Nephrolithiasis

Nephrolithiasis is a topic covered in the Washington Manual of Medical Therapeutics.

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General Principles

  • Calcium-based stones are the most common and appear predominantly as calcium oxalate or calcium phosphate salts. These stones are radiopaque. Calcium phosphate stones can appear as elongated, blunt crystals and form in alkaline urine. Calcium oxalate stones can be found in acidic or alkaline urine and can be dumbbell shaped or appear as paired pyramids (giving them an envelope appearance when viewed on end).
  • Uric acid stones can be idiopathic or develop as part of hyperuricosuric states such as gout and myeloproliferative disorders. These stones are radiolucent and are found in acidic urine. Uric acid crystals exhibit a variety of shapes, with needles and rhomboid forms being the most common.
  • Struvite stones contain magnesium, ammonium, and phosphate, and develop in alkaline urine associated with urea-splitting organisms (e.g., Proteus, Klebsiella). They are radiopaque and can extend to fill the renal pelvis, taking on a staghorn configuration. On microscopy, struvite crystals have a characteristic coffin-lid shape.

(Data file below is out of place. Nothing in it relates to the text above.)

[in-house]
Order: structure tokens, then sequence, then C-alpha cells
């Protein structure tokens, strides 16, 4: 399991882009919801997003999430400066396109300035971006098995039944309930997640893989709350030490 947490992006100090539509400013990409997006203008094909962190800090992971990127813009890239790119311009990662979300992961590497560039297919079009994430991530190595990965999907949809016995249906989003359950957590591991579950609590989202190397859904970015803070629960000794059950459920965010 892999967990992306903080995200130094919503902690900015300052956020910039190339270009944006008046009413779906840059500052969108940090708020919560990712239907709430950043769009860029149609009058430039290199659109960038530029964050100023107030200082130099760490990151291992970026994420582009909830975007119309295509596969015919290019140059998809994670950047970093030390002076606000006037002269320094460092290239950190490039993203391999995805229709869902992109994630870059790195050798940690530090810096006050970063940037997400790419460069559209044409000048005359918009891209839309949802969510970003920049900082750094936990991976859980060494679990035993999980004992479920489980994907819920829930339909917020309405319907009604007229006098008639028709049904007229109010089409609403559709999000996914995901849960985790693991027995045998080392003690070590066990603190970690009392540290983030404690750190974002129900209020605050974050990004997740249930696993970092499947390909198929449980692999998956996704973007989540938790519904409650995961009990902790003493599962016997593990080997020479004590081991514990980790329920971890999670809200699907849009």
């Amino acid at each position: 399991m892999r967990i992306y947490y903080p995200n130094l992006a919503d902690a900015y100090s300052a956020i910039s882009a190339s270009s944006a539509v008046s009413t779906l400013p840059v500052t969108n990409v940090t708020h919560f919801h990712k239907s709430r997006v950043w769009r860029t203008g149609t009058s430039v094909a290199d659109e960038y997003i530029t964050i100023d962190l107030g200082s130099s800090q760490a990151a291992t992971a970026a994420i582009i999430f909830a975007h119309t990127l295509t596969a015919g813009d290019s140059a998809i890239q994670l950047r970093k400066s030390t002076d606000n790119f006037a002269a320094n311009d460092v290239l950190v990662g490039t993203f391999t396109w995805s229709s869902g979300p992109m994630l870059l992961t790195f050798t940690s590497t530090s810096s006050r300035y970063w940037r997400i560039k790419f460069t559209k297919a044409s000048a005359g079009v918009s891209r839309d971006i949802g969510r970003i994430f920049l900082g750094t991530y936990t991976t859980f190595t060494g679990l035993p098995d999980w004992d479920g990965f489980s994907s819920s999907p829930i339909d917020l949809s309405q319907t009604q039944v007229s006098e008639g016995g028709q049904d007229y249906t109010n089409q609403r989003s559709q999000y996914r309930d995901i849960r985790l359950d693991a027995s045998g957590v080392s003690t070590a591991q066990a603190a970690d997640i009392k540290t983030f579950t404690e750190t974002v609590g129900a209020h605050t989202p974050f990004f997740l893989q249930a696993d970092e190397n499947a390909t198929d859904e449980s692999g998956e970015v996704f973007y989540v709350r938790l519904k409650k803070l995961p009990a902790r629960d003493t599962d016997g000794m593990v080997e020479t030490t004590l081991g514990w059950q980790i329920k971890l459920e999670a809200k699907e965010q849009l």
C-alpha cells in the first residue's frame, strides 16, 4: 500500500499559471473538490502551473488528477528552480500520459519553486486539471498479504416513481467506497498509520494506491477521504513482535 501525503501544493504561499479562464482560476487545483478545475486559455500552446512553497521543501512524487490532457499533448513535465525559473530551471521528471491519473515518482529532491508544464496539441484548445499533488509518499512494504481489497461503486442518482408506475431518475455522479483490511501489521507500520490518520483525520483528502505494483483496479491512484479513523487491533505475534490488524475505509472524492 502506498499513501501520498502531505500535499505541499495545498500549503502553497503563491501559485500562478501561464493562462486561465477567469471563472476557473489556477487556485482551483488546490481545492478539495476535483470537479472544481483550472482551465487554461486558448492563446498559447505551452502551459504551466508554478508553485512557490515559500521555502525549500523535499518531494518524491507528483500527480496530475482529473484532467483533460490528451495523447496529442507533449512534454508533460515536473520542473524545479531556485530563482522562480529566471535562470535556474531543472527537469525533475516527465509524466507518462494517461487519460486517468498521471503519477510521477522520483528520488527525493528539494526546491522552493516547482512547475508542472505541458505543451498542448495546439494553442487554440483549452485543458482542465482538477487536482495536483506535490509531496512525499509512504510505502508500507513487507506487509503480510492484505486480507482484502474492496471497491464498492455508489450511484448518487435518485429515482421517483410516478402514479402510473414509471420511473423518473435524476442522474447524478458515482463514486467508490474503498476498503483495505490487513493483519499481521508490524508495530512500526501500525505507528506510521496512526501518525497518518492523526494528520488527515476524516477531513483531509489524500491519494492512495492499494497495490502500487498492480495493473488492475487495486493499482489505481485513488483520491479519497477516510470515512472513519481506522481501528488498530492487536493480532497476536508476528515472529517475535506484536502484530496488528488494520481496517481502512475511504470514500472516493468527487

• Cystine stones are uncommon and can form as the result of an autosomal recessive disorder. These stones have an intermediate radiolucency and appear as hexagonal crystals in the urine.

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General Principles

  • Calcium-based stones are the most common and appear predominantly as calcium oxalate or calcium phosphate salts. These stones are radiopaque. Calcium phosphate stones can appear as elongated, blunt crystals and form in alkaline urine. Calcium oxalate stones can be found in acidic or alkaline urine and can be dumbbell shaped or appear as paired pyramids (giving them an envelope appearance when viewed on end).
  • Uric acid stones can be idiopathic or develop as part of hyperuricosuric states such as gout and myeloproliferative disorders. These stones are radiolucent and are found in acidic urine. Uric acid crystals exhibit a variety of shapes, with needles and rhomboid forms being the most common.
  • Struvite stones contain magnesium, ammonium, and phosphate, and develop in alkaline urine associated with urea-splitting organisms (e.g., Proteus, Klebsiella). They are radiopaque and can extend to fill the renal pelvis, taking on a staghorn configuration. On microscopy, struvite crystals have a characteristic coffin-lid shape.
  • Cystine stones are uncommon and can form as the result of an autosomal recessive disorder. These stones have an intermediate radiolucency and appear as hexagonal crystals in the urine.

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